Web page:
Wednesday, February 23, 2011

Hoboken Rail Yards Task Force Applauds Approval of Planning Firm for NJT Rail Yards Project

The Hoboken Rail Yards Task Force formed in late 2008 after it was clear that the developers and planners selected by New Jersey Transit to work on plans for the City-designated redevelopment zone had not been listening to public input at their community meetings.

Since that time, the group has been urging City Council and the Mayor's administration to bring in a new planner to restart the planning process for the site. A Task Force member volunteered for the advisory board working with City Council planning subcommittee and the City's planning department to select a firm to direct a new planning process. The firm chosen, Wallace Roberts ad Todd, has the right skills and experience for the job.

The rest of the details are in the press release below....

Hoboken Rail Yards Task Force Applauds City’s Approval of a
Planning Firm for Phase 1 of Rail Yards Redevelopment Zone

Hoboken, NJ – Feb. 23, 2011 – The Hoboken Rail Yards Task Force, a group of concerned residents working together to help ensure an open and community-based approach to developing the rail yards redevelopment zone, applauds Hoboken City Council for its unanimous approval of a planning firm, Wallace Roberts & Todd, LLC, to create a redevelopment plan for Phase One, a two-acre portion of the 52-acre New Jersey Transit property.

The firm was selected through a competitive bid process by a review team composed of the City Council’s Planning, Zoning and Economic Development Subcommittee; the city’s Community Development Director, Brandy Forbes; a member of the Quality of Life Coalition; and a member of the Hoboken Rail Yards Task Force.

WRT has been tasked with the first phase of the project, developing a detailed plan for a two-acre parcel covering the site of the current bus depot and a former maintenance building. The second phase will address the rest of the 52-acre redevelopment zone. WRT’s scope of work includes building consensus among the multiple stakeholders in the site through one-on-one interviews and conducting public outreach to keep local residents informed.

The Hoboken Rail Yards Task Force will monitor the planning process and encourage local residents to provide input whenever possible.

“The Rail Yards represent 8% of the city’s territory and serve as a key entrance point to the city from the east, south and west,” says task force member Diana Davis. “They will set a tone for Hoboken’s quality of life. The Rail Yards could be Hoboken’s next great neighborhood, but only if the planning incorporates community input and complies with the appropriate redevelopment process.”

Feedback on NJTransit’s Latest Proposal

A two-phased approach was necessitated by a proposal made late last year by New Jersey Transit and a major developer to accommodate a commercial tenant in a new 500,000-square-foot building that would house the unnamed commercial client, as well as a new bus depot. [A photo of NJT’s proposed design is attached. More photos from the Dec. 14 event are available online at:]

Proposed BusTerminal depicted to the right of office building.
The Hoboken Rail Yards Task Force reviewed NJ Transit’s proposal and provided feedback to the Mayor, City Council and the City’s Planning Director last month. The group’s chief concerns with NJ Transit’s plans are:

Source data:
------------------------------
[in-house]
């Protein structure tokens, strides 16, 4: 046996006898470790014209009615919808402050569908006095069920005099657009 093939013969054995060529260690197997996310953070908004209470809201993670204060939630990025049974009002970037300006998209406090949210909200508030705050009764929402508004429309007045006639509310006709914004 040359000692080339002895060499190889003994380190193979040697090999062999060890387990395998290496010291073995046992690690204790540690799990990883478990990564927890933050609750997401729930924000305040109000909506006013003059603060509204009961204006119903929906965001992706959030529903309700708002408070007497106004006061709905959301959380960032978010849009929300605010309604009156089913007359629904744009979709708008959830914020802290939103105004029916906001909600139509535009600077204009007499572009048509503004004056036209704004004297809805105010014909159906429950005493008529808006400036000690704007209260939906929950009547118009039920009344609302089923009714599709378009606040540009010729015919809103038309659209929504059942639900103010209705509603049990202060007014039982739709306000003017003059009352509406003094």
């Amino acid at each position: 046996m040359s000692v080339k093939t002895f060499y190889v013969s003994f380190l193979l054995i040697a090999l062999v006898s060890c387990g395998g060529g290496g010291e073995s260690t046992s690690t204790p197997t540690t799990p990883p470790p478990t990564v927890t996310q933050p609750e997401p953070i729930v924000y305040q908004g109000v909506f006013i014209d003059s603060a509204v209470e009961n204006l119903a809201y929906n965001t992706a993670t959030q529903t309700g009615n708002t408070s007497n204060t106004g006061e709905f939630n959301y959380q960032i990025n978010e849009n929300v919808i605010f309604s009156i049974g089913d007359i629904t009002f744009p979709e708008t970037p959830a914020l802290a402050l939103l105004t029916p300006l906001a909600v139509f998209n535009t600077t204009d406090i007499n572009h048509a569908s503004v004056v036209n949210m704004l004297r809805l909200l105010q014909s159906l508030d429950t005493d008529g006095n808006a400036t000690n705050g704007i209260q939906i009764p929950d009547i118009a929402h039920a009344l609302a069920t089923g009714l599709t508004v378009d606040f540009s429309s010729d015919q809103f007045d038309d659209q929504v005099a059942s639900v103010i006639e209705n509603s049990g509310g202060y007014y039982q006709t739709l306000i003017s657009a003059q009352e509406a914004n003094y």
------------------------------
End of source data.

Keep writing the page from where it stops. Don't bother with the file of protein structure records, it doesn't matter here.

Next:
Piecemeal plan undermines holistic approach: NJT should wait until a city-appointed planner has a chance to complete a thorough, thoughtful plan for the entire 52-acre site, with public input. Also, by New Jersey land-use law, an official developer first needs to be approved by Hoboken’s City Council, the official redevelopment agency.

Height rivals the W Hotel, looms over Terminal clock tower: The height of the proposed building—260 feet—is 35 feet taller than the historic terminal’s iconic clock tower, and nearly as high as the tallest building on the waterfront, the W Hotel. In addition, it is much more massive than the W and threatens to obscure many street views of the historic terminal building.

Building mass is out of scale: At a half-million square feet, the building’s bulk is out of scale with the surrounding neighborhood. Public input should guide the allowable height and density of any development there. A 3-D computer-generated model would help citizens understand the real impact of various building sizes.

Infrastructure impacts ignored: NJT’s plan doesn’t address concerns about infrastructure improvements that have been raised by city officials and many residents at the previous meetings. Fully occupied, such a massive building might severely strain current sewer, power, roadway and parking resources. NJT didn’t address the complexity of building over existing PATH train platform and rails.

Transportation impacts: While the new plan addresses concerns raised by the previous proposal about rerouting bus traffic, NJT didn’t provide details about parking and car circulation on the site for the commercial tenants.

About the Hoboken Rail Yards Task Force

The Task Force was formed in the wake of a series of public meetings held by Hoboken’s Planning Department in 2008 to present the NJ Transit Rail Yards redevelopment plan. When it was clear by the third meeting that NJT’s designated planners, FXFOWLE, had incorporated none of the feedback expressed by members of the community at the first two meetings, the group convened to advocate development of the rail yards in a scale and manner that complements the larger community it will be joining.

The rail yards along the southern edge of Hoboken have served as a highly efficient transportation nexus for more than a century. The terminal itself is on the National Register of Historic Places. New development at this crucial gateway to Hoboken will impact the city for many generations. For more information, contact Diana Davis at 201-927-8395. ◦